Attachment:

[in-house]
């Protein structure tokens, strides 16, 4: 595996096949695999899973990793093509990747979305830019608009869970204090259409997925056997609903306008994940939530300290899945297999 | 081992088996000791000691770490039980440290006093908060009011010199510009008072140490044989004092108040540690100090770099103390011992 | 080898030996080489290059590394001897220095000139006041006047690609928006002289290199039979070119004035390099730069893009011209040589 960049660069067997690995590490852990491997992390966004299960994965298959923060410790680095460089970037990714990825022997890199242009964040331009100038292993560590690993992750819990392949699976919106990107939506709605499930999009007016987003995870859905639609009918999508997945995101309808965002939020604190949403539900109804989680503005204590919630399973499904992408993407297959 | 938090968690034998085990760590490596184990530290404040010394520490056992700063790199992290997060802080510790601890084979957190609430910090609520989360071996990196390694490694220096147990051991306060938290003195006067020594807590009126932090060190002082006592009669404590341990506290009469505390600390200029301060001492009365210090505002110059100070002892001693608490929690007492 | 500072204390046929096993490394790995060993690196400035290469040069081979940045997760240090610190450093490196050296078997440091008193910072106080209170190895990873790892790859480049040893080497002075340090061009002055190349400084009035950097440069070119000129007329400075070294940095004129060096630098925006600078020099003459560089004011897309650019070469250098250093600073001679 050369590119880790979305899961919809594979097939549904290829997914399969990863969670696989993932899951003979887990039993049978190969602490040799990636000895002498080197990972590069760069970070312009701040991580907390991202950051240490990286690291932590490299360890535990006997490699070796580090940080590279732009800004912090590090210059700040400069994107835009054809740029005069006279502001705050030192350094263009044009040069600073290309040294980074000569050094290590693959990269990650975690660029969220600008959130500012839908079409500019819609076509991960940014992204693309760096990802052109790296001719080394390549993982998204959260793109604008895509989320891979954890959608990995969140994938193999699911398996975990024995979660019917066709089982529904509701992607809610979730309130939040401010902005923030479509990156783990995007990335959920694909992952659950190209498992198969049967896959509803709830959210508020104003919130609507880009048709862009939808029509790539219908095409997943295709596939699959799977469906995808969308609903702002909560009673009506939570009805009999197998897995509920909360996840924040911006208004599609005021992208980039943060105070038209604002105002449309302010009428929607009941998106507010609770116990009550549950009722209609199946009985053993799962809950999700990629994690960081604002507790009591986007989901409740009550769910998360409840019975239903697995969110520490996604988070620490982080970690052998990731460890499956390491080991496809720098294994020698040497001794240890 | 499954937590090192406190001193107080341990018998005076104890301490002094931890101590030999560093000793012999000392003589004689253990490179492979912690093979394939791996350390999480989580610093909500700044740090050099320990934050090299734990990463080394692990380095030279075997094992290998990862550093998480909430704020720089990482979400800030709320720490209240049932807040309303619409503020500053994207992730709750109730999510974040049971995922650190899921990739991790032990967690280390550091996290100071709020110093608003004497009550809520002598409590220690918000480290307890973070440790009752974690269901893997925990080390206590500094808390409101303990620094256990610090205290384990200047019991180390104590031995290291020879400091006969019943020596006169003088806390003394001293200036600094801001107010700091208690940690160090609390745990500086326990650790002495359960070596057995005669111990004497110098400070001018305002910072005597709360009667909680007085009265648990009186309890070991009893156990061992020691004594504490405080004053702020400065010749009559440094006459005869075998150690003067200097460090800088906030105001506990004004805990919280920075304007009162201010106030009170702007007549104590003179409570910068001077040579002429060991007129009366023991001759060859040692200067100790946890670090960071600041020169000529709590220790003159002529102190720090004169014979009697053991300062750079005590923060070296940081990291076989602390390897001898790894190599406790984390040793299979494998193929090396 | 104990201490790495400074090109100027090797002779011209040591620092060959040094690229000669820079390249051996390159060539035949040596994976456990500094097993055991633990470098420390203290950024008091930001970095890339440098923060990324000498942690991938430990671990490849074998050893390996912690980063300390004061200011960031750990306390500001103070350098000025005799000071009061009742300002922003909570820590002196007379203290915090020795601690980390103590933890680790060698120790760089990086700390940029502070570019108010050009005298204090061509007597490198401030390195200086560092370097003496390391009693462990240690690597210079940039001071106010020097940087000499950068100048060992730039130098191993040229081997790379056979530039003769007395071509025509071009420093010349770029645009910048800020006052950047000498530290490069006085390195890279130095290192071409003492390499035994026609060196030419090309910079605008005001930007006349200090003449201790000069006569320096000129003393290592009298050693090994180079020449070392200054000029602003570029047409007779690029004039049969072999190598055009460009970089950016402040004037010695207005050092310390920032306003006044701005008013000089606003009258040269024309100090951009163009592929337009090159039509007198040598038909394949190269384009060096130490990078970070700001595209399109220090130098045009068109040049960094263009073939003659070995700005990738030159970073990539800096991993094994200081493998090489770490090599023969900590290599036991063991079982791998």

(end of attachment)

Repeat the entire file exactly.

[in-house]
């Protein structure tokens, strides 16, 4: 595996096949695999899973990793093509990747979305830019608009869970204090259409997925056997609903306008994940939530300290899945297999 | 081992088996000791000691770490039980440290006093908060009011010199510009008072140490044989004092108040540690100090770099103390011992 | 080898030996080489290059590394001897220095000139006041006047690609928006002289290199039979070119004035390099730069893009011209040589 960049660069067997690995590490852990491997992390966004299960994965298959923060410790680095460089970037990714990825022997890199242009964040331009100038292993560590690993992750819990392949699976919106990107939506709605499930999009007016987003995870859905639609009918999508997945995101309808965002939020604190949403539900109804989680503005204590919630399973499904992408993407297959 | 938090968690034998085990760590490596184990530290404040010394520490056992700063790199992290997060802080510790601890084979957190609430910090609520989360071996990196390694490694220096147990051991306060938290003195006067020594807590009126932090060190002082006592009669404590341990506290009469505390600390200029301060001492009365210090505002110059100070002892001693608490929690007492 | 500072204390046929096993490394790995060993690196400035290469040069081979940045997760240090610190450093490196050296078997440091008193910072106080209170190895990873790892790859480049040893080497002075340090061009002055190349400084009035950097440069070119000129007329400075070294940095004129060096630098925006600078020099003459560089004011897309650019070469250098250093600073001679 050369590119880790979305899961919809594979097939549904290829997914399969990863969670696989993932899951003979887990039993049978190969602490040799990636000895002498080197990972590069760069970070312009701040991580907390991202950051240490990286690291932590490299360890535990006997490699070796580090940080590279732009800004912090590090210059700040400069994107835009054809740029005069006279502001705050030192350094263009044009040069600073290309040294980074000569050094290590693959990269990650975690660029969220600008959130500012839908079409500019819609076509991960940014992204693309760096990802052109790296001719080394390549993982998204959260793109604008895509989320891979954890959608990995969140994938193999699911398996975990024995979660019917066709089982529904509701992607809610979730309130939040401010902005923030479509990156783990995007990335959920694909992952659950190209498992198969049967896959509803709830959210508020104003919130609507880009048709862009939808029509790539219908095409997943295709596939699959799977469906995808969308609903702002909560009673009506939570009805009999197998897995509920909360996840924040911006208004599609005021992208980039943060105070038209604002105002449309302010009428929607009941998106507010609770116990009550549950009722209609199946009985053993799962809950999700990629994690960081604002507790009591986007989901409740009550769910998360409840019975239903697995969110520490996604988070620490982080970690052998990731460890499956390491080991496809720098294994020698040497001794240890 | 499954937590090192406190001193107080341990018998005076104890301490002094931890101590030999560093000793012999000392003589004689253990490179492979912690093979394939791996350390999480989580610093909500700044740090050099320990934050090299734990990463080394692990380095030279075997094992290998990862550093998480909430704020720089990482979400800030709320720490209240049932807040309303619409503020500053994207992730709750109730999510974040049971995922650190899921990739991790032990967690280390550091996290100071709020110093608003004497009550809520002598409590220690918000480290307890973070440790009752974690269901893997925990080390206590500094808390409101303990620094256990610090205290384990200047019991180390104590031995290291020879400091006969019943020596006169003088806390003394001293200036600094801001107010700091208690940690160090609390745990500086326990650790002495359960070596057995005669111990004497110098400070001018305002910072005597709360009667909680007085009265648990009186309890070991009893156990061992020691004594504490405080004053702020400065010749009559440094006459005869075998150690003067200097460090800088906030105001506990004004805990919280920075304007009162201010106030009170702007007549104590003179409570910068001077040579002429060991007129009366023991001759060859040692200067100790946890670090960071600041020169000529709590220790003159002529102190720090004169014979009697053991300062750079005590923060070296940081990291076989602390390897001898790894190599406790984390040793299979494998193929090396 | 104990201490790495400074090109100027090797002779011209040591620092060959040094690229000669820079390249051996390159060539035949040596994976456990500094097993055991633990470098420390203290950024008091930001970095890339440098923060990324000498942690991938430990671990490849074998050893390996912690980063300390004061200011960031750990306390500001103070350098000025005799000071009061009742300002922003909570820590002196007379203290915090020795601690980390103590933890680790060698120790760089990086700390940029502070570019108010050009005298204090061509007597490198401030390195200086560092370097003496390391009693462990240690690597210079940039001071106010020097940087000499950068100048060992730039130098191993040229081997790379056979530039003769007395071509025509071009420093010349770029645009910048800020006052950047000498530290490069006085390195890279130095290192071409003492390499035994026609060196030419090309910079605008005001930007006349200090003449201790000069006569320096000129003393290592009298050693090994180079020449070392200054000029602003570029047409007779690029004039049969072999190598055009460009970089950016402040004037010695207005050092310390920032306003006044701005008013000089606003009258040269024309100090951009163009592929337009090159039509007198040598038909394949190269384009060096130490990078970070700001595209399109220090130098045009068109040049960094263009073939003659070995700005990738030159970073990539800096991993094994200081493998090489770490090599023969900590290599036991063991079982791998």